Counting cost of suspending electricity connection policy

Tuesday January 26 2021
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Electricity connectivity has become impossibly expensive ever since the suspension of the electricity connection policy in December. PHOTO | file

By Christine Kasemiire

Electricity poles are molding somewhere in Isingiro, south west of Kampala. It had been hoped that there would be means to extend power to households.

But now that the electricity connection policy (ECP), which had been subsidizing connections was suspended, the poles are greying.

It is not isolated to Isingiro, it is happening elsewhere after government in December amended the policy, which required all customers seeking to be connected to fully meet the connection bill.

The amendment meant that electricity connections, which had been costing an average of Shs20,000 for inspection, jumped to Shs720,883 for a no pole connection, Shs2.3m for one pole bare conductor and Shs2.7m for pole with insulated conductor connection.

As a result, Umeme, the main power distributor, which registered 1,000 applications per day under ECP, has now recorded nearly 90 per cent drop in new applications. 

“Total applications under customer funded connections from December 10, 2020 to January 7 2021 were 4,839. 1,767 customers have been connected within an average of four days. Out of the 1,767 funded connections made, 964 (54 per cent) are new applications while 803 (45 per cent) were pipeline ECP connections,” says Peter Kaujju, the Umeme head of communications and corporate affairs.  Other distributors such as Uganda Electricity Distribution Company Limited have received only 50 applications in a month.

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This comes as no surprise because the reality is the cost of connection is far expensive for many and beyond their pay grade. 

According to Uganda Bureau of Statistics 2019 statistical abstract, the median monthly salary for about 15 million Ugandans under paid employment is Shs176,000 in 2016 while unemployment rate is 9.2 per cent.

Shambolic state of affairs in electricity sub-sector

While the number of people applying for electricity is dipping, the country’s electricity generation capacity is 1,254 Megawatts (MW) against 600 MW of peak demand.

Meanwhile more dams including the 600 megawatt (MW) Karuma Hydro Power plant are being constructed to produce more power.

Already, the existing dams are underutilized, costing taxpayers billions of shillings for capacity charges.

Also, the dams are stock piling the country’s debt, which eventually has to be paid by taxpayers.

Yet, the current power tariffs prove burdening to different customers who make it a point to plea for a reduction at every public gathering graced by sector players.

Possible Solutions

David Mugisha, an energy researcher and economist, believes government should abandon tariff raising items in the new Umeme concession under negotiation.

“In the renegotiation, electricity consumers should stop paying Umeme’s corporate income tax. Umeme should also begin to treat energy losses as part of their profit or loss accounts such that at the point of Uganda Revenue Authority, energy losses should have already been catered for. The electricity consumer should not meet the cost of especially technical losses,” he notes.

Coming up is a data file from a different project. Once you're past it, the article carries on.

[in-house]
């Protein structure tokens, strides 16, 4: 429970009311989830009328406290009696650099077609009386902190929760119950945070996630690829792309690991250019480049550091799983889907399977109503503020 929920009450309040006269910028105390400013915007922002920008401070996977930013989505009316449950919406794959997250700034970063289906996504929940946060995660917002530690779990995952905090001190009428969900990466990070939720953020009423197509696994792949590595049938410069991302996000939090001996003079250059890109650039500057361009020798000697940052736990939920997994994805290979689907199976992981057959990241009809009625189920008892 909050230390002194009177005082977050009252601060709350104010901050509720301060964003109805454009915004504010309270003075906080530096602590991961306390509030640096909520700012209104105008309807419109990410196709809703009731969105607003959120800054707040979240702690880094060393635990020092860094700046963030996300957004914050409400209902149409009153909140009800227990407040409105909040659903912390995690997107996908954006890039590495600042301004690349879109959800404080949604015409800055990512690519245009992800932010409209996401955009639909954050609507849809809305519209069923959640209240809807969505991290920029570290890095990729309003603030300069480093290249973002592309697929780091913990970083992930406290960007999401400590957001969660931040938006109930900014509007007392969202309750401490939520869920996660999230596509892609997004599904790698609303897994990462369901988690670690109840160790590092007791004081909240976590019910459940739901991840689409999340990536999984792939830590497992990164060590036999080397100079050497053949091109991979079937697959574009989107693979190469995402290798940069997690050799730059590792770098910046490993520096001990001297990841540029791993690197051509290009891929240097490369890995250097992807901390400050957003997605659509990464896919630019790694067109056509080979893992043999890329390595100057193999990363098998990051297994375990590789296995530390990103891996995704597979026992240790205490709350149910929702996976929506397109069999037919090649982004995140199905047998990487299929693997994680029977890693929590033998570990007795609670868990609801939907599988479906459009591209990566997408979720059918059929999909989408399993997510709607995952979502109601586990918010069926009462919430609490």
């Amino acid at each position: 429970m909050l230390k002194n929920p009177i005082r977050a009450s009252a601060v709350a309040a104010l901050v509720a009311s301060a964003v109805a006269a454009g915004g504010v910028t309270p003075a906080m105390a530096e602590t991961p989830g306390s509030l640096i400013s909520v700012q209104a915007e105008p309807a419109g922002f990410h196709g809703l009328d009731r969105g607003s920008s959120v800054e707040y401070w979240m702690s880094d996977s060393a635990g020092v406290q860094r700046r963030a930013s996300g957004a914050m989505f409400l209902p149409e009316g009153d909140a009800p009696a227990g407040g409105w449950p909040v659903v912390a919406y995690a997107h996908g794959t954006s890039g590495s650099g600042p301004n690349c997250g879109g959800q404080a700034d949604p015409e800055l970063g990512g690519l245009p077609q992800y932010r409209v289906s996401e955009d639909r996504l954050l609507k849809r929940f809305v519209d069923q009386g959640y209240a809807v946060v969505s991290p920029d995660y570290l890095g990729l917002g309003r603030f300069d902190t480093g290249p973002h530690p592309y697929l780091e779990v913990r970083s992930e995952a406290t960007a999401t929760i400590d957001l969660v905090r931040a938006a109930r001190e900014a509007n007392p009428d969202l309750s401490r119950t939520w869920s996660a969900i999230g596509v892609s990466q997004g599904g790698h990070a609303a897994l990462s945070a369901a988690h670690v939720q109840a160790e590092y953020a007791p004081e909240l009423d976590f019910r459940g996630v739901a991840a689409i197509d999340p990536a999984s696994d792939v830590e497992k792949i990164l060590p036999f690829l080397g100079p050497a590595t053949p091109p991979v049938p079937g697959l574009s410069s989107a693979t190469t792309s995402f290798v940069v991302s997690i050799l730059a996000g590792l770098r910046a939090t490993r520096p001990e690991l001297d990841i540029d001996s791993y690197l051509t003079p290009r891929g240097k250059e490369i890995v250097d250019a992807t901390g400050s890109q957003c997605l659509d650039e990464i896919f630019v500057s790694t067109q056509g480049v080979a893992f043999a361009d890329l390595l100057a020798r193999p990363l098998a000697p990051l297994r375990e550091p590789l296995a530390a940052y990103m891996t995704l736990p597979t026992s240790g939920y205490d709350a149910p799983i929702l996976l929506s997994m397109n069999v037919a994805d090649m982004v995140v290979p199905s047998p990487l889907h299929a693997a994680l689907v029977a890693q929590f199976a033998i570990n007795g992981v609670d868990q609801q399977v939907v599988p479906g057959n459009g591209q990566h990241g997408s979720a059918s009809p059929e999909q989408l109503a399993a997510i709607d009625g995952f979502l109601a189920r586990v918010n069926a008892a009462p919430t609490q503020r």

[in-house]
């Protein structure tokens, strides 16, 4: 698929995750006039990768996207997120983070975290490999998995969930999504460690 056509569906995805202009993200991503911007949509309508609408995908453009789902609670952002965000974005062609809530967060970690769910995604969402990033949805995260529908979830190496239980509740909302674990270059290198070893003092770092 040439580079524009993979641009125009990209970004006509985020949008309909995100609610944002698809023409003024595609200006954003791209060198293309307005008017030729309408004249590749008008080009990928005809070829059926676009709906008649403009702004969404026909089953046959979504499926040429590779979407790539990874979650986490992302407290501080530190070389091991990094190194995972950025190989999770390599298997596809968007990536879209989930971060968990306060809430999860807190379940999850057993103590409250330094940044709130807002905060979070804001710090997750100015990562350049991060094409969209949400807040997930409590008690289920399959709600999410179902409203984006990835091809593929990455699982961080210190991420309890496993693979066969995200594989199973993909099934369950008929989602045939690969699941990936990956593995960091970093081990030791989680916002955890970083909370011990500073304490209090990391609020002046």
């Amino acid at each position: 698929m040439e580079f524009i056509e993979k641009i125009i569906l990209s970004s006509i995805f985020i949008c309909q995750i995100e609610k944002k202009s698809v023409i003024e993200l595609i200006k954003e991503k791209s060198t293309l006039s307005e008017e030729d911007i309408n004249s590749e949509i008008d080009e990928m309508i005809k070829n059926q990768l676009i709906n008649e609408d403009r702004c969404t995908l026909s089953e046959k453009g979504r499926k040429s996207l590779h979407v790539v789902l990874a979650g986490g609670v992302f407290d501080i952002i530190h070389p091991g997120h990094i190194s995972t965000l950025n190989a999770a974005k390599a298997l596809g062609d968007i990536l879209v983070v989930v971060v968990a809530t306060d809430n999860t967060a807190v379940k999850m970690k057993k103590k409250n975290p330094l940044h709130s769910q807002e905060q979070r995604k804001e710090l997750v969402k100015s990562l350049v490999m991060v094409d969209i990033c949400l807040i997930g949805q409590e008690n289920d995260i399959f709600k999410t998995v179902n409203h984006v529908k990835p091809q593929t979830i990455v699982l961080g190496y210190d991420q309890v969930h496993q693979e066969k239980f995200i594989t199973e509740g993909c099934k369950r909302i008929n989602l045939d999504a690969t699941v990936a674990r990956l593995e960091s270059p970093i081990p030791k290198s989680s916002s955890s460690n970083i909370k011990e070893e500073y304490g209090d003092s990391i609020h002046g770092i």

Mugisha also says government should abandon the cost reflective tariff methodology and instead reduce the cost of electricity for all Ugandans to rely on economies of scale to increase power demand.

“We have invested a lot in distribution networks, dams and transmission lines, the current consumer cannot afford it. Let’s reduce the tariff deliberately such that more people can consume electricity, am talking about current connections,” he says.

“We have sufficient current connections that can consume all this power. When they reduce the power to say Shs400 from Shs780 and Karuma and isimba come onboard, it means people who have been using charcoal for cooking can now use electricity. We consume all that power such that we meet all the costs of the sector.”

Creating alternatives

Electricity Regulatory Authority says lowering tariffs require loans to the sector such that recovery of the costs is deferred.

“The sector does not accrue any profit apart from those returns that were predetermined by government. Whatever is in the price of electricity is the cost of delivering the service. Indirectly that move would mean you want distribution or transmission to stop,” Ziria Tibalwa, ERA chief executive officer, says.

Tibalwa has faith that government initiatives such as the rebate policy and credit extensions to electricity consumers will work to grow domestic customer demand while creation of industrial parks boost industrial demand.

“For the rebate policy, we are in more than 50MW of projects that we have approved. They are around seven projects. We are putting in place innovative ways to ensure that the public accesses clean energy. For example, we are finalising the pilot of converting cooking with firewood to electricity. Once the pilot proves worth it, we shall roll out to hospitals, schools and gradually to domestic customers. All those interventions will enable us go where we want to be in the foreseeable future,” she says.

However, most initiatives especially those under Rural Electrification Agency, just like ECP are donor funded which has proved unsustainable, calling for more self-sufficiency.

Funding of ECP fell short due to occurrence of a pandemic which altered donor financing to the much urgent health emergency.

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